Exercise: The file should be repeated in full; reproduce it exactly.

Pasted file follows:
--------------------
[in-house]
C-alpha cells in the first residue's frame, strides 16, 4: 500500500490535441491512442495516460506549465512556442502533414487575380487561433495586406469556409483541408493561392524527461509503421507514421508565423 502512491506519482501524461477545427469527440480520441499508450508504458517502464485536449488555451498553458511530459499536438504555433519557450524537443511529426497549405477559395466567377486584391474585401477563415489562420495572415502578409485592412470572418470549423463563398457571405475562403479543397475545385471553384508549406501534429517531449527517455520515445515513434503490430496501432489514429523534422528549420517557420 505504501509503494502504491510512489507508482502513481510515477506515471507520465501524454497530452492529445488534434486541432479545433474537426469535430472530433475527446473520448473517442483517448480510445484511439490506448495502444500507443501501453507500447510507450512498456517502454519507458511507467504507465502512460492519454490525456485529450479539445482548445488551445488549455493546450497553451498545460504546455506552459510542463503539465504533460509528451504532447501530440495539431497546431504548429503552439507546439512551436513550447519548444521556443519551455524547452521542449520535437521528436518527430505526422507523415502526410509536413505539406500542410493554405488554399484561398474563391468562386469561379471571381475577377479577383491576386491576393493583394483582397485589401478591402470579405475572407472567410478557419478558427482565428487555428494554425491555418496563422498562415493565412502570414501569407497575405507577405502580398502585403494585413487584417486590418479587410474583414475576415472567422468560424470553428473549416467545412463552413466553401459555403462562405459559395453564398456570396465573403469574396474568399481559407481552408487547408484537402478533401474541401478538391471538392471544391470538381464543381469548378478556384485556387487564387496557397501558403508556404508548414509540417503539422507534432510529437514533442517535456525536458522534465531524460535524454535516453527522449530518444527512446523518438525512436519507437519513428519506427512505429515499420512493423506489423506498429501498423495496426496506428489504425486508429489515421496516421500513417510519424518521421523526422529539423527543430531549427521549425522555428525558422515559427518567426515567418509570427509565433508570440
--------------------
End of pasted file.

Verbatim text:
[in-house]
C-alpha cells in the first residue's frame, strides 16, 4: 500500500490535441491512442495516460506549465512556442502533414487575380487561433495586406469556409483541408493561392524527461509503421507514421508565423 502512491506519482501524461477545427469527440480520441499508450508504458517502464485536449488555451498553458511530459499536438504555433519557450524537443511529426497549405477559395466567377486584391474585401477563415489562420495572415502578409485592412470572418470549423463563398457571405475562403479543397475545385471553384508549406501534429517531449527517455520515445515513434503490430496501432489514429523534422528549420517557420 505504501509503494502504491510512489507508482502513481510515477506515471507520465501524454497530452492529445488534434486541432479545433474537426469535430472530433475527446473520448473517442483517448480510445484511439490506448495502444500507443501501453507500447510507450512498456517502454519507458511507467504507465502512460492519454490525456485529450479539445482548445488551445488549455493546450497553451498545460504546455506552459510542463503539465504533460509528451504532447501530440495539431497546431504548429503552439507546439512551436513550447519548444521556443519551455524547452521542449520535437521528436518527430505526422507523415502526410509536413505539406500542410493554405488554399484561398474563391468562386469561379471571381475577377479577383491576386491576393493583394483582397485589401478591402470579405475572407472567410478557419478558427482565428487555428494554425491555418496563422498562415493565412502570414501569407497575405507577405502580398502585403494585413487584417486590418479587410474583414475576415472567422468560424470553428473549416467545412463552413466553401459555403462562405459559395453564398456570396465573403469574396474568399481559407481552408487547408484537402478533401474541401478538391471538392471544391470538381464543381469548378478556384485556387487564387496557397501558403508556404508548414509540417503539422507534432510529437514533442517535456525536458522534465531524460535524454535516453527522449530518444527512446523518438525512436519507437519513428519506427512505429515499420512493423506489423506498429501498423495496426496506428489504425486508429489515421496516421500513417510519424518521421523526422529539423527543430531549427521549425522555428525558422515559427518567426515567418509570427509565433508570440